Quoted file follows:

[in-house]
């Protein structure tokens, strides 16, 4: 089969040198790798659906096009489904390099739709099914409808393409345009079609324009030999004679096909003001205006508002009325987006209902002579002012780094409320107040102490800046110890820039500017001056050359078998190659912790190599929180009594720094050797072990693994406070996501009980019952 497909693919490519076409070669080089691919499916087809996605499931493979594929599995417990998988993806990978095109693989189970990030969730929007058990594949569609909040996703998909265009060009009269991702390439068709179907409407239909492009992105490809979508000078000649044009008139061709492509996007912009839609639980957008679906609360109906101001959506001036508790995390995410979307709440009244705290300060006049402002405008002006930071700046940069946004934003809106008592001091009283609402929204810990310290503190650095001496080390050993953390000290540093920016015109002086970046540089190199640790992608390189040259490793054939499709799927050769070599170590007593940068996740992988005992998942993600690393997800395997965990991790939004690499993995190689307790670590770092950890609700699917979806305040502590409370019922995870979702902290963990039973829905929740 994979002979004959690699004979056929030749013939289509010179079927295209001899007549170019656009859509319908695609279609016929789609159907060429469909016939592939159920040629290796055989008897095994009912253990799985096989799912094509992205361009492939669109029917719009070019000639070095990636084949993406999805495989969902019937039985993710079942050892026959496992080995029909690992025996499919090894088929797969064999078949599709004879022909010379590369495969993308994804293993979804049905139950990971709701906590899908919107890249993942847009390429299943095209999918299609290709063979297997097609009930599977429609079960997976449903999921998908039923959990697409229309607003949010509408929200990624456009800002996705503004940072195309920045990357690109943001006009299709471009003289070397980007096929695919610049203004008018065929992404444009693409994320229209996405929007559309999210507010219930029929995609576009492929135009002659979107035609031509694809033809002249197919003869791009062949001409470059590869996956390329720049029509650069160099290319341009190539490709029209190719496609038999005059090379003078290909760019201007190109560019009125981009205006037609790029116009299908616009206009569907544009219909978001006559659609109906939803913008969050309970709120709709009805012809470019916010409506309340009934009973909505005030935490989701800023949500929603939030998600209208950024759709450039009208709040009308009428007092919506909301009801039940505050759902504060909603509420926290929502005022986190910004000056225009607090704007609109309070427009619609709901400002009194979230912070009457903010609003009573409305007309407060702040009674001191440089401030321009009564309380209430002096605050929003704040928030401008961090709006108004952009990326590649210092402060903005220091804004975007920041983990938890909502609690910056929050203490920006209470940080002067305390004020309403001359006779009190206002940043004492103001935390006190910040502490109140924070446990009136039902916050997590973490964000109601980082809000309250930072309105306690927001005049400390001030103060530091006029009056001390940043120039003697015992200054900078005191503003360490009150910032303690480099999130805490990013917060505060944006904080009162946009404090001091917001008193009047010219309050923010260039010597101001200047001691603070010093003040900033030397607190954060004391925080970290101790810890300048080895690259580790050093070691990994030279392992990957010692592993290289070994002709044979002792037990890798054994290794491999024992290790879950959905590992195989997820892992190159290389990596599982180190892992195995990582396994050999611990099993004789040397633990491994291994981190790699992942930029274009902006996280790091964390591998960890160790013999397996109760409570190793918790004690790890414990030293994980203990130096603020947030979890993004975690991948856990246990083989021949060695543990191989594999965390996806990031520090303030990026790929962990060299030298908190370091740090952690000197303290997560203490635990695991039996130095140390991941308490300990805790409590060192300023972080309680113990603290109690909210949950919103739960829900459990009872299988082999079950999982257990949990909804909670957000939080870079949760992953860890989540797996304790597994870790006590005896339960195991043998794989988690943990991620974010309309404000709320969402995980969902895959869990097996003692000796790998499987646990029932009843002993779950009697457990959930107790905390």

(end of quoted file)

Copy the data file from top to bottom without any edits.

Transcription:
[in-house]
């Protein structure tokens, strides 16, 4: 089969040198790798659906096009489904390099739709099914409808393409345009079609324009030999004679096909003001205006508002009325987006209902002579002012780094409320107040102490800046110890820039500017001056050359078998190659912790190599929180009594720094050797072990693994406070996501009980019952 497909693919490519076409070669080089691919499916087809996605499931493979594929599995417990998988993806990978095109693989189970990030969730929007058990594949569609909040996703998909265009060009009269991702390439068709179907409407239909492009992105490809979508000078000649044009008139061709492509996007912009839609639980957008679906609360109906101001959506001036508790995390995410979307709440009244705290300060006049402002405008002006930071700046940069946004934003809106008592001091009283609402929204810990310290503190650095001496080390050993953390000290540093920016015109002086970046540089190199640790992608390189040259490793054939499709799927050769070599170590007593940068996740992988005992998942993600690393997800395997965990991790939004690499993995190689307790670590770092950890609700699917979806305040502590409370019922995870979702902290963990039973829905929740 994979002979004959690699004979056929030749013939289509010179079927295209001899007549170019656009859509319908695609279609016929789609159907060429469909016939592939159920040629290796055989008897095994009912253990799985096989799912094509992205361009492939669109029917719009070019000639070095990636084949993406999805495989969902019937039985993710079942050892026959496992080995029909690992025996499919090894088929797969064999078949599709004879022909010379590369495969993308994804293993979804049905139950990971709701906590899908919107890249993942847009390429299943095209999918299609290709063979297997097609009930599977429609079960997976449903999921998908039923959990697409229309607003949010509408929200990624456009800002996705503004940072195309920045990357690109943001006009299709471009003289070397980007096929695919610049203004008018065929992404444009693409994320229209996405929007559309999210507010219930029929995609576009492929135009002659979107035609031509694809033809002249197919003869791009062949001409470059590869996956390329720049029509650069160099290319341009190539490709029209190719496609038999005059090379003078290909760019201007190109560019009125981009205006037609790029116009299908616009206009569907544009219909978001006559659609109906939803913008969050309970709120709709009805012809470019916010409506309340009934009973909505005030935490989701800023949500929603939030998600209208950024759709450039009208709040009308009428007092919506909301009801039940505050759902504060909603509420926290929502005022986190910004000056225009607090704007609109309070427009619609709901400002009194979230912070009457903010609003009573409305007309407060702040009674001191440089401030321009009564309380209430002096605050929003704040928030401008961090709006108004952009990326590649210092402060903005220091804004975007920041983990938890909502609690910056929050203490920006209470940080002067305390004020309403001359006779009190206002940043004492103001935390006190910040502490109140924070446990009136039902916050997590973490964000109601980082809000309250930072309105306690927001005049400390001030103060530091006029009056001390940043120039003697015992200054900078005191503003360490009150910032303690480099999130805490990013917060505060944006904080009162946009404090001091917001008193009047010219309050923010260039010597101001200047001691603070010093003040900033030397607190954060004391925080970290101790810890300048080895690259580790050093070691990994030279392992990957010692592993290289070994002709044979002792037990890798054994290794491999024992290790879950959905590992195989997820892992190159290389990596599982180190892992195995990582396994050999611990099993004789040397633990491994291994981190790699992942930029274009902006996280790091964390591998960890160790013999397996109760409570190793918790004690790890414990030293994980203990130096603020947030979890993004975690991948856990246990083989021949060695543990191989594999965390996806990031520090303030990026790929962990060299030298908190370091740090952690000197303290997560203490635990695991039996130095140390991941308490300990805790409590060192300023972080309680113990603290109690909210949950919103739960829900459990009872299988082999079950999982257990949990909804909670957000939080870079949760992953860890989540797996304790597994870790006590005896339960195991043998794989988690943990991620974010309309404000709320969402995980969902895959869990097996003692000796790998499987646990029932009843002993779950009697457990959930107790905390």